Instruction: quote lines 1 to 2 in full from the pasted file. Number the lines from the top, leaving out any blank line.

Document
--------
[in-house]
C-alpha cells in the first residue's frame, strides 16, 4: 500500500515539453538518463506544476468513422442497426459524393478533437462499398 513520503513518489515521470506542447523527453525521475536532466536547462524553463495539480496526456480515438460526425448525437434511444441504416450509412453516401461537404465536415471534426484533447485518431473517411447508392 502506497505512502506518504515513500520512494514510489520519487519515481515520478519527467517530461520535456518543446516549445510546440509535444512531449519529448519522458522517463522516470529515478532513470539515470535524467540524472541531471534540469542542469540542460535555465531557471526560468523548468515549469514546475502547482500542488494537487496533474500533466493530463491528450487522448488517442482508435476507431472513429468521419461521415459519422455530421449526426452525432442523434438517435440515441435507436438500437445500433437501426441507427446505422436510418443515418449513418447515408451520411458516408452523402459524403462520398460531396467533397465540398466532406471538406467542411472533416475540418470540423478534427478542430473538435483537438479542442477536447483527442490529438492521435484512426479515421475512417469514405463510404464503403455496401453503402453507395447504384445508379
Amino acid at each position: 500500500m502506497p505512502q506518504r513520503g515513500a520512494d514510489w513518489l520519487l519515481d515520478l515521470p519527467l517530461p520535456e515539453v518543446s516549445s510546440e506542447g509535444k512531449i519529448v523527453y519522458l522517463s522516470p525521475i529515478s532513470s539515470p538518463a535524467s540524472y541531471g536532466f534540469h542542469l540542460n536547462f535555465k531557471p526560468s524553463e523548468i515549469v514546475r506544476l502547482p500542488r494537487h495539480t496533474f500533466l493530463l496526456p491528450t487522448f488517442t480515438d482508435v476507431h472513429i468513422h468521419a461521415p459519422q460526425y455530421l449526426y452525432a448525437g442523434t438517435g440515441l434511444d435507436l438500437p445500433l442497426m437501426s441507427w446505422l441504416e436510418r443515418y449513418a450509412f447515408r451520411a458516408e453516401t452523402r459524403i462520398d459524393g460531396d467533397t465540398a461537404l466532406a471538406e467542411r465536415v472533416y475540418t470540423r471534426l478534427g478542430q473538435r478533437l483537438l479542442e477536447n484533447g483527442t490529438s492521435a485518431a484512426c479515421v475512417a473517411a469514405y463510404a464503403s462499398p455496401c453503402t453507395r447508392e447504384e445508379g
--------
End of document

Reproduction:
[in-house]
C-alpha cells in the first residue's frame, strides 16, 4: 500500500515539453538518463506544476468513422442497426459524393478533437462499398 513520503513518489515521470506542447523527453525521475536532466536547462524553463495539480496526456480515438460526425448525437434511444441504416450509412453516401461537404465536415471534426484533447485518431473517411447508392 502506497505512502506518504515513500520512494514510489520519487519515481515520478519527467517530461520535456518543446516549445510546440509535444512531449519529448519522458522517463522516470529515478532513470539515470535524467540524472541531471534540469542542469540542460535555465531557471526560468523548468515549469514546475502547482500542488494537487496533474500533466493530463491528450487522448488517442482508435476507431472513429468521419461521415459519422455530421449526426452525432442523434438517435440515441435507436438500437445500433437501426441507427446505422436510418443515418449513418447515408451520411458516408452523402459524403462520398460531396467533397465540398466532406471538406467542411472533416475540418470540423478534427478542430473538435483537438479542442477536447483527442490529438492521435484512426479515421475512417469514405463510404464503403455496401453503402453507395447504384445508379